Robins diversity panel explores difficult topics

  • Published
  • By Angela Woolen
  • Robins Public Affairs
In order to promote diversity at Robins, a six-person panel was held Aug. 14 at the Heritage Club Ballroom.

Pre-selected questions were given to audience members to encourage discussion around topics such as Hispanic heritage challenges, changes in the Air Force regarding same sex marriages and women in the military.

Panelists included: Capt. Kenneth Canty, 78th Security Forces Squadron, for LGBT issues; Joseph Sepulveda, Air Force Life Cycle Management Center, for Hispanic Heritage; Patricia Williams, chairwoman for the National American Indian Heritage Committee; Tech. Sgt. Crystal Harris, 402nd Software Maintenance Group, for Women's History; Kenneth Hubbard, 78th Logistics Readiness Squadron, for Black History; and Maj. Maria Gronning, Headquarters Air Force Reserve Command A6, for Asian Pacific Islander Heritage.

In response to a question about how the Air Force has changed since the ruling came out about same sex marriage, Canty said the changes were made in the Air Force before the ruling.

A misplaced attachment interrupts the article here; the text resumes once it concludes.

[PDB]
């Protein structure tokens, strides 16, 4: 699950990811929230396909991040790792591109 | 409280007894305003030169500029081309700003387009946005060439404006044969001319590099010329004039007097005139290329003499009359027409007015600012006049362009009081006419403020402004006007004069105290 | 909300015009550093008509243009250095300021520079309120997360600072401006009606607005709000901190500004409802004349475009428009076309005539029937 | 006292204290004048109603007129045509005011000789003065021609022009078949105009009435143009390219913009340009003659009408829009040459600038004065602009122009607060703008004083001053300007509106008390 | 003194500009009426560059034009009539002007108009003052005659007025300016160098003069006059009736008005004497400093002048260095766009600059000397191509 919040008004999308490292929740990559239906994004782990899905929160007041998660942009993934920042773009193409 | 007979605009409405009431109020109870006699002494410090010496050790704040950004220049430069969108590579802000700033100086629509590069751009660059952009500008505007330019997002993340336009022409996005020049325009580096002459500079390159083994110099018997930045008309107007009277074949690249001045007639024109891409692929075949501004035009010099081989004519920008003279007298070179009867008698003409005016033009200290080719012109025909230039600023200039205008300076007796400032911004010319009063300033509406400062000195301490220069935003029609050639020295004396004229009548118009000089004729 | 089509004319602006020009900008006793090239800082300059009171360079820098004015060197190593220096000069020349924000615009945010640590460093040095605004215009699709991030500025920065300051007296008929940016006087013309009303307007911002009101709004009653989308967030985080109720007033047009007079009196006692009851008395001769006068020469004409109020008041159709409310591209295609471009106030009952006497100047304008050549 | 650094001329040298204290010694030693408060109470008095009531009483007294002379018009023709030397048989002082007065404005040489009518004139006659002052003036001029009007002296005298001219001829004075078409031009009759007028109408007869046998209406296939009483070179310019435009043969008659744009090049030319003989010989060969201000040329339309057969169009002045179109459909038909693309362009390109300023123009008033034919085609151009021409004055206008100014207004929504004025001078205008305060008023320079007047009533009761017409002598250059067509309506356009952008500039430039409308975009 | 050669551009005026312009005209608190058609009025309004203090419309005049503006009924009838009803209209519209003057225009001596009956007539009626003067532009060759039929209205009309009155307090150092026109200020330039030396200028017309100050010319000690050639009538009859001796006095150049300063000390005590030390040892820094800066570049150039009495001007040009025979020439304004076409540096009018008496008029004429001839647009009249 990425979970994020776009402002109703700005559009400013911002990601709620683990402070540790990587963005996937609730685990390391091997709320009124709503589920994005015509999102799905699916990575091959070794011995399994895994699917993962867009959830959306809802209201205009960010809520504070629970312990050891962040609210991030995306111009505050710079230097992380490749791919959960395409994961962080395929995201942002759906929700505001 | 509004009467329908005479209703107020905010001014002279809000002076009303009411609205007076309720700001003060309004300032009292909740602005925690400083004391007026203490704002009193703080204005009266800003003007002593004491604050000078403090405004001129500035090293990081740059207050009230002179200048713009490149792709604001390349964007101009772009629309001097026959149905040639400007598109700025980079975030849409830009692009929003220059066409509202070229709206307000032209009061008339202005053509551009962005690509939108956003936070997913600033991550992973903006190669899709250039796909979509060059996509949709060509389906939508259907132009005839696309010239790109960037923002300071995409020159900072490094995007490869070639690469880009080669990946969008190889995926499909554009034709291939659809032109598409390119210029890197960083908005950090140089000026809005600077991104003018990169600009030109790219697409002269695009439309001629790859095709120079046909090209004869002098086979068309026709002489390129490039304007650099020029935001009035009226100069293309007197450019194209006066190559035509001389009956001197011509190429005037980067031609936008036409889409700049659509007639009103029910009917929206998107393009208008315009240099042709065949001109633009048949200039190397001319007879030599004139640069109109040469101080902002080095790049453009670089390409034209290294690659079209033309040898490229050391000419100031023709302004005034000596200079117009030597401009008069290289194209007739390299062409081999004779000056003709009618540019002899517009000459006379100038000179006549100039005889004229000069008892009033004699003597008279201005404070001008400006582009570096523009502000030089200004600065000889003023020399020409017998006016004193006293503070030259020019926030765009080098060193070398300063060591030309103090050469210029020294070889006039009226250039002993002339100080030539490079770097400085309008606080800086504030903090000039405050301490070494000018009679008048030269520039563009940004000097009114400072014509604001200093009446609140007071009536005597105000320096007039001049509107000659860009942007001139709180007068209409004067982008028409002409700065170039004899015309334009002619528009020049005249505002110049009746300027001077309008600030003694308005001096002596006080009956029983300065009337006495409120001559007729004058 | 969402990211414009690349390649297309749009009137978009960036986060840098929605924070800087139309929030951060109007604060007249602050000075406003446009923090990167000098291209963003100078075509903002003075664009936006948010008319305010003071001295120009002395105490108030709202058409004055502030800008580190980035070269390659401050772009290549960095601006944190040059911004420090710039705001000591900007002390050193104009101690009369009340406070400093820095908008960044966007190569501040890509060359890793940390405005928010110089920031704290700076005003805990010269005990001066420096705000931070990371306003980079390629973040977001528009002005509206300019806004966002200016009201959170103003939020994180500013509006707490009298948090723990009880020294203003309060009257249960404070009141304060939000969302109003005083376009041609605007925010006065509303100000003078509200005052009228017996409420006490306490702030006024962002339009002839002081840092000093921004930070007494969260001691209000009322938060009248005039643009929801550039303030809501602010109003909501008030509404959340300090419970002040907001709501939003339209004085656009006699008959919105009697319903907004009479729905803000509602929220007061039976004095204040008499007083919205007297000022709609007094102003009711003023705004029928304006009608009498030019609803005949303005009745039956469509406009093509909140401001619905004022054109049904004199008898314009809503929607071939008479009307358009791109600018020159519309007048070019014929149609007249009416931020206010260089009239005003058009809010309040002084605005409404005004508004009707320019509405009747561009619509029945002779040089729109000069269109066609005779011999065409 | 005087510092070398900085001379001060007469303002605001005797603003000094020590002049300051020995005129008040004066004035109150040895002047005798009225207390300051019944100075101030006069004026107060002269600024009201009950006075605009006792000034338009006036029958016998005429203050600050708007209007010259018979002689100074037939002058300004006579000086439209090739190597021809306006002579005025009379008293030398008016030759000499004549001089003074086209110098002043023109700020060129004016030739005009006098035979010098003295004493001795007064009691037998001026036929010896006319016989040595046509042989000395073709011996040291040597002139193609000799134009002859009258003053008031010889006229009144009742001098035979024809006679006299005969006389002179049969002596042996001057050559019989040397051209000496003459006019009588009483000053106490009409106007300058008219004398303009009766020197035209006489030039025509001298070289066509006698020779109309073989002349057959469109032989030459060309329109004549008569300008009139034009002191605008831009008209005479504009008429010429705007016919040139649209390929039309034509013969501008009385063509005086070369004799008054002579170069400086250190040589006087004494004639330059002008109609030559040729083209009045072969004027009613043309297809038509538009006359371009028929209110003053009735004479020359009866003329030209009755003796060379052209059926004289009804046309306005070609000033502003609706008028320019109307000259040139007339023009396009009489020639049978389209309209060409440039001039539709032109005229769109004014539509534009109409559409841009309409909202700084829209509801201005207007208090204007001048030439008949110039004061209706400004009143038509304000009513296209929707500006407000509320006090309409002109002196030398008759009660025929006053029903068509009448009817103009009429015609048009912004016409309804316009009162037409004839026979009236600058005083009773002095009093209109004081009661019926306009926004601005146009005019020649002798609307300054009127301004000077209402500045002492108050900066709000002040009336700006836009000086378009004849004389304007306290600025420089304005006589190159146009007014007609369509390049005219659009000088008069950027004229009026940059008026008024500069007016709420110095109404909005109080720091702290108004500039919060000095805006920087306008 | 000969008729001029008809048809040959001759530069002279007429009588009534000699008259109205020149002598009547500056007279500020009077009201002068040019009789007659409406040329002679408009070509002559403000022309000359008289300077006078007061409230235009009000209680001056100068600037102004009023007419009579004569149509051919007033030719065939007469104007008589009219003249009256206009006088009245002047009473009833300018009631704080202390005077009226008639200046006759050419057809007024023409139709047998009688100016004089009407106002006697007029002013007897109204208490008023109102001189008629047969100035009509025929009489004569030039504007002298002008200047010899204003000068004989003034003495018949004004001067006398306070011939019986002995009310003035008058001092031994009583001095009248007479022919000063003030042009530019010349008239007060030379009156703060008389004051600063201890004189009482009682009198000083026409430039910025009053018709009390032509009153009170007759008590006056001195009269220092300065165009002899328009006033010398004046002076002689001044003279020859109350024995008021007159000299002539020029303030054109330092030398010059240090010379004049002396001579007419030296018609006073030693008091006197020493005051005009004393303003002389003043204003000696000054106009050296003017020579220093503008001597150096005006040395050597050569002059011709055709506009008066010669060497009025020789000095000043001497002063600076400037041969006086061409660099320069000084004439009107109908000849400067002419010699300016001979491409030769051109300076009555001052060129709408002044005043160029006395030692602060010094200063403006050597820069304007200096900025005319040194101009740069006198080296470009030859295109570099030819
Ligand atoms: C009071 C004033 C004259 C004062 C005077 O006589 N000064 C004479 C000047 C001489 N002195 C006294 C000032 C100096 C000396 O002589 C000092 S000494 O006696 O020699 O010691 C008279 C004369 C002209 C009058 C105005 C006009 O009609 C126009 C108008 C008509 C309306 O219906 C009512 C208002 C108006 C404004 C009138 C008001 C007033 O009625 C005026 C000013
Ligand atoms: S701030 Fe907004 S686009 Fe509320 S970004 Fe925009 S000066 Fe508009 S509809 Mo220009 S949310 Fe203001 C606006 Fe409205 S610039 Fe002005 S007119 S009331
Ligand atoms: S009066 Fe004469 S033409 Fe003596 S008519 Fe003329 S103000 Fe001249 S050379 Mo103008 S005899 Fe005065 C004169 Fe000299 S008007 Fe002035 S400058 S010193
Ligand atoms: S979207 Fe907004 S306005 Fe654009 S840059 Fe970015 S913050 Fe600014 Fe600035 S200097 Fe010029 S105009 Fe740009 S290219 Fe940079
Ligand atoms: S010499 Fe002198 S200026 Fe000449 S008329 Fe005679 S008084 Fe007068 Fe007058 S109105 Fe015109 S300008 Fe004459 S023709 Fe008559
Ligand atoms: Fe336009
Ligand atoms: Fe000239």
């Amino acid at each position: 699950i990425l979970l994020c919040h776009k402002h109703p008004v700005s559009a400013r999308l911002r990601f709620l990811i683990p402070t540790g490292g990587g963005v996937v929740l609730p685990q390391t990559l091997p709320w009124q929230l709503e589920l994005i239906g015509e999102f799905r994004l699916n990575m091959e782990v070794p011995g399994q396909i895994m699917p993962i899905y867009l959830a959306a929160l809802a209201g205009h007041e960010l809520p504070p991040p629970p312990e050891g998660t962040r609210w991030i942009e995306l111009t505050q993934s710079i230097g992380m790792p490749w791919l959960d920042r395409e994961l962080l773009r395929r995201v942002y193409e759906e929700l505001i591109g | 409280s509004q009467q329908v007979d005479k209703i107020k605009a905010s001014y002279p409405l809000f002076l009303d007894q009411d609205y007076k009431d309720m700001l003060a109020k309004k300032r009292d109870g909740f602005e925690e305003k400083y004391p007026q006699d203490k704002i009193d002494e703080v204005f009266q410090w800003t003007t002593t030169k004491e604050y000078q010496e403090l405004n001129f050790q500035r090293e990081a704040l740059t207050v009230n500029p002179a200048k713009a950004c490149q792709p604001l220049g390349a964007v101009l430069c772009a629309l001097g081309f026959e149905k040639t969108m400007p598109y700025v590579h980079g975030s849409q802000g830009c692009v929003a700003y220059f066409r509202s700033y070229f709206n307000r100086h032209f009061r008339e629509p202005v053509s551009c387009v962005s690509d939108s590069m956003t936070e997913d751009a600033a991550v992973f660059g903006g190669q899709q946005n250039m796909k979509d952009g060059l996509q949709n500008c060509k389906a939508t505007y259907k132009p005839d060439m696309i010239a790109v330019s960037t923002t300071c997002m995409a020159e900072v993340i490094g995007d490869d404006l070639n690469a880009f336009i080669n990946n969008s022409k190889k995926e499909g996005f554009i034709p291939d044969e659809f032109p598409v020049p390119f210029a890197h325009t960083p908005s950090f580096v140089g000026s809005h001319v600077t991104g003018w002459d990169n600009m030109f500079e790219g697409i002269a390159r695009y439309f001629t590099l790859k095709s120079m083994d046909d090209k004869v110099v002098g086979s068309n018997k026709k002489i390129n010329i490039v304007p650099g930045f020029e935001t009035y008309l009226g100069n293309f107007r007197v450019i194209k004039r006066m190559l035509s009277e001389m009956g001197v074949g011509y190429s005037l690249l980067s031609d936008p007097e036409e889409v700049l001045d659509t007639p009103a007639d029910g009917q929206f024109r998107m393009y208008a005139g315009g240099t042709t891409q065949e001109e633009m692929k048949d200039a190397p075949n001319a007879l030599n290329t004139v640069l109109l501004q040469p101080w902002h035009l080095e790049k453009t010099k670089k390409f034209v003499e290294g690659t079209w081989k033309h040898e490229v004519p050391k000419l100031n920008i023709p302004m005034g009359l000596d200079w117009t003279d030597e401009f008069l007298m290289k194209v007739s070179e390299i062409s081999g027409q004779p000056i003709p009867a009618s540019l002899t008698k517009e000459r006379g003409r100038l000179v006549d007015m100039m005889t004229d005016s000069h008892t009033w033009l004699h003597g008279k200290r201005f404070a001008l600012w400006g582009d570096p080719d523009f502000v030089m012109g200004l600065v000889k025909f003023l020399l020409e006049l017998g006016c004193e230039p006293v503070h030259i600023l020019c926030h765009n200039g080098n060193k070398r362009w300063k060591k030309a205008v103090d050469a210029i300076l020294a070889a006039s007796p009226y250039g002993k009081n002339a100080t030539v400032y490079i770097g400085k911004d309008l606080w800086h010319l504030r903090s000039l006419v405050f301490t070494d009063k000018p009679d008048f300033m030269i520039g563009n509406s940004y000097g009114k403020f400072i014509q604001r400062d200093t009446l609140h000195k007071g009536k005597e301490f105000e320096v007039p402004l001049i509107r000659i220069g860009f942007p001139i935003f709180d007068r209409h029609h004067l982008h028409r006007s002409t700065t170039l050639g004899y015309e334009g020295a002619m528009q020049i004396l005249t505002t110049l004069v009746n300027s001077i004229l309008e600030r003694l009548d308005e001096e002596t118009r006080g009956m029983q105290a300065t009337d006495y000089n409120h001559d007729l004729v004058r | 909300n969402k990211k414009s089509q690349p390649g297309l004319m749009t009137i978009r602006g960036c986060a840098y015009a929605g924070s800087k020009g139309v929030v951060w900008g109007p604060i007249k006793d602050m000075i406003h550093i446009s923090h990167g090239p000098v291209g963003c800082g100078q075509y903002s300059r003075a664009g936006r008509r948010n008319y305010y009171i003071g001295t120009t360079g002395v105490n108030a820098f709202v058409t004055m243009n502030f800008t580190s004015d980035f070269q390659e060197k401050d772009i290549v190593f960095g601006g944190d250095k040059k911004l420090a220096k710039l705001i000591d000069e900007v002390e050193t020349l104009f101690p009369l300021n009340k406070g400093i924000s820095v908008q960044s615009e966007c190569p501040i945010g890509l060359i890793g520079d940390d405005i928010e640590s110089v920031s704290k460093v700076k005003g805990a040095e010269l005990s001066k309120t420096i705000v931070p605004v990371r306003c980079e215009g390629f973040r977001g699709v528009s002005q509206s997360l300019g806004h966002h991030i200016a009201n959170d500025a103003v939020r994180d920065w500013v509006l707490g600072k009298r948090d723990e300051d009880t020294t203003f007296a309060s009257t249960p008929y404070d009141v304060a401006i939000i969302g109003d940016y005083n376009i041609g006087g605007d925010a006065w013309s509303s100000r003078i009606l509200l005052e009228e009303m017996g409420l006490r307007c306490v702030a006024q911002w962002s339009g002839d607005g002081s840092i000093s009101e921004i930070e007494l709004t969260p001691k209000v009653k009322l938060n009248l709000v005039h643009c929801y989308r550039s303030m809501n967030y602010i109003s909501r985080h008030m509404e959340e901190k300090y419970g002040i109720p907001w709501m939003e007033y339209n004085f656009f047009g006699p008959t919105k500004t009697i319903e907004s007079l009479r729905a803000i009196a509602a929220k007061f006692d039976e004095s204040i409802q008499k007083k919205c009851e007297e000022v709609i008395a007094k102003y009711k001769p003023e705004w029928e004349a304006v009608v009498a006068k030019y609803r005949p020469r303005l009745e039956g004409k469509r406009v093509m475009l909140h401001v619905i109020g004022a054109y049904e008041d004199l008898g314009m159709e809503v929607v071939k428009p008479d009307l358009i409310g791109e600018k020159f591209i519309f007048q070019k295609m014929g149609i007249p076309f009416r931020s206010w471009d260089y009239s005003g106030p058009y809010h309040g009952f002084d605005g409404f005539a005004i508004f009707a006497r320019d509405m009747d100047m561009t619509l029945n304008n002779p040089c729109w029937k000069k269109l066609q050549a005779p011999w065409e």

"We've done a really good job in the Air Force of adapting to that. We've already put all of the problems to bed," he said.

He also added that it was OK to talk about LGBT topics.

"You don't have to walk on eggshells. There is nothing to be ashamed of," Canty said.

Both Sepulveda and Harris talked about how having women in the military has contributed to the Air Force's success.

"We're extremely lucky to have this pool of talent," Sepulveda said.

Gronning got emotional when talking about her Filipino heritage.

"We're a great people," she said explaining that they are a giving race as well as a touchy-feely society.

Although the prospect of more computer-based training was shot down, most of the audience and panelists were in agreement that the Air Force has done well in promoting a diverse culture.

"Diversity brings flavor; everyone brings something to the table," Hubbard said.

Hubbard and Gronning expressed hope that those who see discrimination happening would do something about it, not that it was always easy to do the right thing.

"This boils down to dignity and respect for all. We come from different walks of life to serve the greatest country in the world," said Chief Master Sgt. Steven Trotter, who made the closing remarks at the panel.